ZIM Integrated Shipping (ZIM)
When compiling a list of high-dividend stocks for 2022, we’d be negligent to not mention ZIM Integrated Shipping (NYSE:ZIM). It has paid a ton this year already, including a whopping $17 dividend in March. The most recent one was only $2.85, which is still enormous and larger than last year’s. When the payout is this big, investors go into it at their own risk.
There aren’t too many sure things on Wall Street, so I would consider this one on the risky side. The stock is doing well under current theme investment trends. They can flip on a dime and leave the company hanging. So far the financials are still showing strength. Sustainability is what’s at risk.
After the March special high-dividend payout, ZIM stock lost almost half its value. The rebound was 47% and impressive, but it failed half way and convincingly. The rally didn’t even match the prior resistance zone at $75 per share. This leaves the bulls looking tired and vulnerable. If ZIM loses the support from April, it could trigger a big bearish target.
Luckily it has support below because it will need all of it to hold $40. Yes, it could be in danger of a disaster, but that is not the current likely thesis. It is a scenario that investors looking for high-dividend stocks seekers need to know.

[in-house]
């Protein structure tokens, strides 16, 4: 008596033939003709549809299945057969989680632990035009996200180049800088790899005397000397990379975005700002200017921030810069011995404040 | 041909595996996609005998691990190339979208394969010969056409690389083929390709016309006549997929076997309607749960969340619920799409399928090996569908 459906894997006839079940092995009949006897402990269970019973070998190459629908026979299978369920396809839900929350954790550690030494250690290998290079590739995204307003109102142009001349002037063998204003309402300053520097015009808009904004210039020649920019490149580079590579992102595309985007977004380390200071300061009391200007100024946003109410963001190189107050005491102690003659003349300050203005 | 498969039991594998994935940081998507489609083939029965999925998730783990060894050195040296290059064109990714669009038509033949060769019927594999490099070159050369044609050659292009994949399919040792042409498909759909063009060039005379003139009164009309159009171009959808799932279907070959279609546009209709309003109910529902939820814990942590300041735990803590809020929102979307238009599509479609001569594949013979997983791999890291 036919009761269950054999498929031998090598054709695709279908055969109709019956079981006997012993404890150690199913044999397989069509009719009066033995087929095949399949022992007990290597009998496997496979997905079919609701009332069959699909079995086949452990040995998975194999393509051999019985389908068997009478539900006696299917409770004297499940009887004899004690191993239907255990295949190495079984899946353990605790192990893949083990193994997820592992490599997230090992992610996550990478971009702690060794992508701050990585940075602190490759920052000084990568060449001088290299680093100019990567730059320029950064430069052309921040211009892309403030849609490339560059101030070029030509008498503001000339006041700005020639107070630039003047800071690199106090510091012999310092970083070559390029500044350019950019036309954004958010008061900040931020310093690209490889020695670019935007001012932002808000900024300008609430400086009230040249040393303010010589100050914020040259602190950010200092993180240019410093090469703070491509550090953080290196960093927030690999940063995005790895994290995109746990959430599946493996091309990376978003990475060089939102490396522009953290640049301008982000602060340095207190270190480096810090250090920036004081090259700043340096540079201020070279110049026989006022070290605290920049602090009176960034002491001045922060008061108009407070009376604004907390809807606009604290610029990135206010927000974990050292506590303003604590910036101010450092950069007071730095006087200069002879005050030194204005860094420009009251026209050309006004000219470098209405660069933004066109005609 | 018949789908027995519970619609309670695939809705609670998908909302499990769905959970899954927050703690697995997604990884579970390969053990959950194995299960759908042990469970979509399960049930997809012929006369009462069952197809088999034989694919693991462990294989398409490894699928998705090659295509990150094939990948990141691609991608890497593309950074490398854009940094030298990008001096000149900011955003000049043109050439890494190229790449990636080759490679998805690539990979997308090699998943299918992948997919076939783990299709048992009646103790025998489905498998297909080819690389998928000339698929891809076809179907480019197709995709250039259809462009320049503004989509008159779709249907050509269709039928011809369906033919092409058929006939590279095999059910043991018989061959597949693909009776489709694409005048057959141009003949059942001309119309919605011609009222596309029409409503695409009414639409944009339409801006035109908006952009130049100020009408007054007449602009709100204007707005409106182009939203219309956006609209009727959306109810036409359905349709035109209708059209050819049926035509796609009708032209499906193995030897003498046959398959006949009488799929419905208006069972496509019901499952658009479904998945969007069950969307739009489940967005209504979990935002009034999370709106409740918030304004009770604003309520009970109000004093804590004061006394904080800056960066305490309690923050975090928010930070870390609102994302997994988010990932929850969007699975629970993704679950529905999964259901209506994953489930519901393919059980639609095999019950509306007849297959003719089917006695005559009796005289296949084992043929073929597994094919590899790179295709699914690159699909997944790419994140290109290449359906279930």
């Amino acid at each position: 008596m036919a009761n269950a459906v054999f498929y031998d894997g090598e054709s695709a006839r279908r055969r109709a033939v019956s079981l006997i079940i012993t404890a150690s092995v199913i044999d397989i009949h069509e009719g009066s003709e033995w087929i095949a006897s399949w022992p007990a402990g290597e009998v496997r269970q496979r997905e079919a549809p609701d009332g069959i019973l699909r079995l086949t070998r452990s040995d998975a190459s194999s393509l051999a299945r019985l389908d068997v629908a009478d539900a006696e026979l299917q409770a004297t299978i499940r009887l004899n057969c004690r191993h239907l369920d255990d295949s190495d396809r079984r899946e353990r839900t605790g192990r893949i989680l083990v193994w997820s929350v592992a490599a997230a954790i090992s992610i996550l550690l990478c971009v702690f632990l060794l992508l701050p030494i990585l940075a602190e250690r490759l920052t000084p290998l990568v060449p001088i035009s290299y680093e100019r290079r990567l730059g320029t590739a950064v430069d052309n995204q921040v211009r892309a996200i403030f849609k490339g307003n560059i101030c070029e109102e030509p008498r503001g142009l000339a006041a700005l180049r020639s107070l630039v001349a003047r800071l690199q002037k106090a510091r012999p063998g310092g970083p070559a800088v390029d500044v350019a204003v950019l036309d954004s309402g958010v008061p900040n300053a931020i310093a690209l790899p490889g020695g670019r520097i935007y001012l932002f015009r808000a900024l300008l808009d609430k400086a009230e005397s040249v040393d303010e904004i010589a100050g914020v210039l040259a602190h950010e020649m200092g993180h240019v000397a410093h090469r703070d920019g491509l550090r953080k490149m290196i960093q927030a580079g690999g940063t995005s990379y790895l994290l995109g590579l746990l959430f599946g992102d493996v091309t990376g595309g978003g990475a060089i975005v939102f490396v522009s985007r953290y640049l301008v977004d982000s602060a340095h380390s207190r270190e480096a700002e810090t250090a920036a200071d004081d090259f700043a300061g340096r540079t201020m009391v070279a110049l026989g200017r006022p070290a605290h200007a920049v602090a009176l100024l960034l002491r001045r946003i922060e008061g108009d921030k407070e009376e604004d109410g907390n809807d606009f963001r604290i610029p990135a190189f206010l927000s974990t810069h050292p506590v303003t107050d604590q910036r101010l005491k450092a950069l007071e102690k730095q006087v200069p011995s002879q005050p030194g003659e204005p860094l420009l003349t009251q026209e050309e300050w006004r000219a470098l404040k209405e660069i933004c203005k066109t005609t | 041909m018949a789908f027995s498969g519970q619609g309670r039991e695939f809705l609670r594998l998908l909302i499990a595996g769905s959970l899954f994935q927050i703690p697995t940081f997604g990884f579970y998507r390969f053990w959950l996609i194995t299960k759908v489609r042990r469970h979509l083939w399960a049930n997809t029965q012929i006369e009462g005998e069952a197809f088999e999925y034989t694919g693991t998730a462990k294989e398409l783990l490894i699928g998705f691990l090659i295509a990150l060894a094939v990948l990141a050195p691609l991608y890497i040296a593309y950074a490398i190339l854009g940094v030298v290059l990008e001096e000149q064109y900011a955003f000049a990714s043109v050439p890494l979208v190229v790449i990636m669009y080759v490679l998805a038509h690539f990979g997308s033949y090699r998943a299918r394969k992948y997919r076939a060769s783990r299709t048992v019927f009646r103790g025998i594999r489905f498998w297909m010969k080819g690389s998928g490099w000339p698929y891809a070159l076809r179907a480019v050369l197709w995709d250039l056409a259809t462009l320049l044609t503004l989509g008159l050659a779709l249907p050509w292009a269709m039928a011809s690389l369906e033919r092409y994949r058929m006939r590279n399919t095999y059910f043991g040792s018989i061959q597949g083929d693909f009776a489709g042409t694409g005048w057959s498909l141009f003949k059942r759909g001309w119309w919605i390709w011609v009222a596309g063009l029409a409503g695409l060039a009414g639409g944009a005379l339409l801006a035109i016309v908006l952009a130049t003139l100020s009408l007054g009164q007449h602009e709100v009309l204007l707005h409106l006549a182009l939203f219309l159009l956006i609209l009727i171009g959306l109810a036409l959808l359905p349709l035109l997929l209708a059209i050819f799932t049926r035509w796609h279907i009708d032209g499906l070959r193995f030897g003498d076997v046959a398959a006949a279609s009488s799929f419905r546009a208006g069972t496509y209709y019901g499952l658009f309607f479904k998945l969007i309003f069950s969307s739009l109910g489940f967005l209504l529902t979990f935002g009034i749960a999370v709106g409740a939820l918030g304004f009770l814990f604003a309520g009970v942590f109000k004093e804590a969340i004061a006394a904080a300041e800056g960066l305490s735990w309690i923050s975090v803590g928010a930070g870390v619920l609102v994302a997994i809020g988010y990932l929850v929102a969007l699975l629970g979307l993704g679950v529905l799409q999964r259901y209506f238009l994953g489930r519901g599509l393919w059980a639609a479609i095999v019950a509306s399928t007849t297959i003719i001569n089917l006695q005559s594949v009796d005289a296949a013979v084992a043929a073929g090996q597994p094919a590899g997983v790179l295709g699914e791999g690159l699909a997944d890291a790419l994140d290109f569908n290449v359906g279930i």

Realty Income (O)
Realty Income (NYSE:O) has commitment to the high-dividend yield in its name. Therefore, it will likely take extremely dire circumstances for it to cut the payout. Currently O stock yields about 4.5%, which is significantly higher than most other conventional fixed income. Moreover, the stock has already given back a lot of its froth. So the risk of capital destruction is relatively low.
O stock has already fallen 12% from its April highs. It also is just above a very heavy consolidation zone below $63 per share. The bulls will likely defend it vigorously, and there are plenty of support lines. The bears failed in their last nine weekly assaults at breaching $62.90. This is in spite of them having a strong tailwinds. The sentiment is at its lows, and fears are at highs.
I do worry about the real estate market during this rate hike campaign. But I bet the company’s large leases to high-profile companies like FedEx (NYSE:FDX) will survive. Besides, its income was steadily rising years before the pandemic. The rate is not very impressive, but my point is that its success is not recent. There are no pandemic advantages that are transient. But the Fed’s threat is real, from a business and stock perspective.
Investors would do well to pace themselves with any of our three high-dividend stocks. We do not know where Wall Street will bottom. And the indices are in free fall into the Fed announcement this week.
On the date of publication, Nicolas Chahine did not have (either directly or indirectly) any positions in the securities mentioned in this article. The opinions expressed in this article are those of the writer, subject to the InvestorPlace.com Publishing Guidelines.